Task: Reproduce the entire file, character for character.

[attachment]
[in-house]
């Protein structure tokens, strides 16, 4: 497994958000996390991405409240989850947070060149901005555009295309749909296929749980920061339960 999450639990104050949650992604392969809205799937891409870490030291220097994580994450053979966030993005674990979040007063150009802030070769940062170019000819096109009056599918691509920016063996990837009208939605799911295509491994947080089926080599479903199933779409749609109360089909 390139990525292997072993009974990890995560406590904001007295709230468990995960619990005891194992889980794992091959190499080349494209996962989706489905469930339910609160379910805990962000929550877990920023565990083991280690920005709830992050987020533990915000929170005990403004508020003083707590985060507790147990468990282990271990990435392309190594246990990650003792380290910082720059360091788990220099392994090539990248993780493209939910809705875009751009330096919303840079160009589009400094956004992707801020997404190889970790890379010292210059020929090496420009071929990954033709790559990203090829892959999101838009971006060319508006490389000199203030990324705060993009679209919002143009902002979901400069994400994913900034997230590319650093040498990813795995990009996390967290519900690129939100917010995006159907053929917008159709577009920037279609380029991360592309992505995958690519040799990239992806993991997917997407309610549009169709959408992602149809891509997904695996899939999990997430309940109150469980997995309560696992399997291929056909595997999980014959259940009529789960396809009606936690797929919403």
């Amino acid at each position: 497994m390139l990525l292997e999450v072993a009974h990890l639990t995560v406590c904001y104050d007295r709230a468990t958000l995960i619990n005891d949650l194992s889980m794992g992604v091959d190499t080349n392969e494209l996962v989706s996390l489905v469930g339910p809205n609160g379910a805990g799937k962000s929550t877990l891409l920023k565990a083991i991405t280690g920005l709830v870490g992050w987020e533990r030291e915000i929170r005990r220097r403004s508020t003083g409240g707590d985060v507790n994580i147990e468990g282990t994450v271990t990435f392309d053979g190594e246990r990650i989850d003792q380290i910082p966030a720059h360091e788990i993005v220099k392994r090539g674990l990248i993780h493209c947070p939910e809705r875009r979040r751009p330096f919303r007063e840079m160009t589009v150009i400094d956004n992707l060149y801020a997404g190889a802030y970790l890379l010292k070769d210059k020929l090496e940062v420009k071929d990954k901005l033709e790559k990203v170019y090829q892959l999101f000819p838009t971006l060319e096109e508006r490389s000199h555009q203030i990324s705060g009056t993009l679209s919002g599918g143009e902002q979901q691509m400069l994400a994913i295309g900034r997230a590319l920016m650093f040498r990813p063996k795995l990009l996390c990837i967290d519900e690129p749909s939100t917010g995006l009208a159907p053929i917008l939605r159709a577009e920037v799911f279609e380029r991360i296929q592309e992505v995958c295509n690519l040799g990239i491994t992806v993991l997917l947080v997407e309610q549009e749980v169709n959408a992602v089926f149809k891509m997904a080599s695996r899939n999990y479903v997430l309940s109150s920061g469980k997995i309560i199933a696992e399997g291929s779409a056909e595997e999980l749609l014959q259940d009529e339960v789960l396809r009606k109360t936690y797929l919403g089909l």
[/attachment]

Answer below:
[in-house]
């Protein structure tokens, strides 16, 4: 497994958000996390991405409240989850947070060149901005555009295309749909296929749980920061339960 999450639990104050949650992604392969809205799937891409870490030291220097994580994450053979966030993005674990979040007063150009802030070769940062170019000819096109009056599918691509920016063996990837009208939605799911295509491994947080089926080599479903199933779409749609109360089909 390139990525292997072993009974990890995560406590904001007295709230468990995960619990005891194992889980794992091959190499080349494209996962989706489905469930339910609160379910805990962000929550877990920023565990083991280690920005709830992050987020533990915000929170005990403004508020003083707590985060507790147990468990282990271990990435392309190594246990990650003792380290910082720059360091788990220099392994090539990248993780493209939910809705875009751009330096919303840079160009589009400094956004992707801020997404190889970790890379010292210059020929090496420009071929990954033709790559990203090829892959999101838009971006060319508006490389000199203030990324705060993009679209919002143009902002979901400069994400994913900034997230590319650093040498990813795995990009996390967290519900690129939100917010995006159907053929917008159709577009920037279609380029991360592309992505995958690519040799990239992806993991997917997407309610549009169709959408992602149809891509997904695996899939999990997430309940109150469980997995309560696992399997291929056909595997999980014959259940009529789960396809009606936690797929919403």
């Amino acid at each position: 497994m390139l990525l292997e999450v072993a009974h990890l639990t995560v406590c904001y104050d007295r709230a468990t958000l995960i619990n005891d949650l194992s889980m794992g992604v091959d190499t080349n392969e494209l996962v989706s996390l489905v469930g339910p809205n609160g379910a805990g799937k962000s929550t877990l891409l920023k565990a083991i991405t280690g920005l709830v870490g992050w987020e533990r030291e915000i929170r005990r220097r403004s508020t003083g409240g707590d985060v507790n994580i147990e468990g282990t994450v271990t990435f392309d053979g190594e246990r990650i989850d003792q380290i910082p966030a720059h360091e788990i993005v220099k392994r090539g674990l990248i993780h493209c947070p939910e809705r875009r979040r751009p330096f919303r007063e840079m160009t589009v150009i400094d956004n992707l060149y801020a997404g190889a802030y970790l890379l010292k070769d210059k020929l090496e940062v420009k071929d990954k901005l033709e790559k990203v170019y090829q892959l999101f000819p838009t971006l060319e096109e508006r490389s000199h555009q203030i990324s705060g009056t993009l679209s919002g599918g143009e902002q979901q691509m400069l994400a994913i295309g900034r997230a590319l920016m650093f040498r990813p063996k795995l990009l996390c990837i967290d519900e690129p749909s939100t917010g995006l009208a159907p053929i917008l939605r159709a577009e920037v799911f279609e380029r991360i296929q592309e992505v995958c295509n690519l040799g990239i491994t992806v993991l997917l947080v997407e309610q549009e749980v169709n959408a992602v089926f149809k891509m997904a080599s695996r899939n999990y479903v997430l309940s109150s920061g469980k997995i309560i199933a696992e399997g291929s779409a056909e595997e999980l749609l014959q259940d009529e339960v789960l396809r009606k109360t936690y797929l919403g089909l």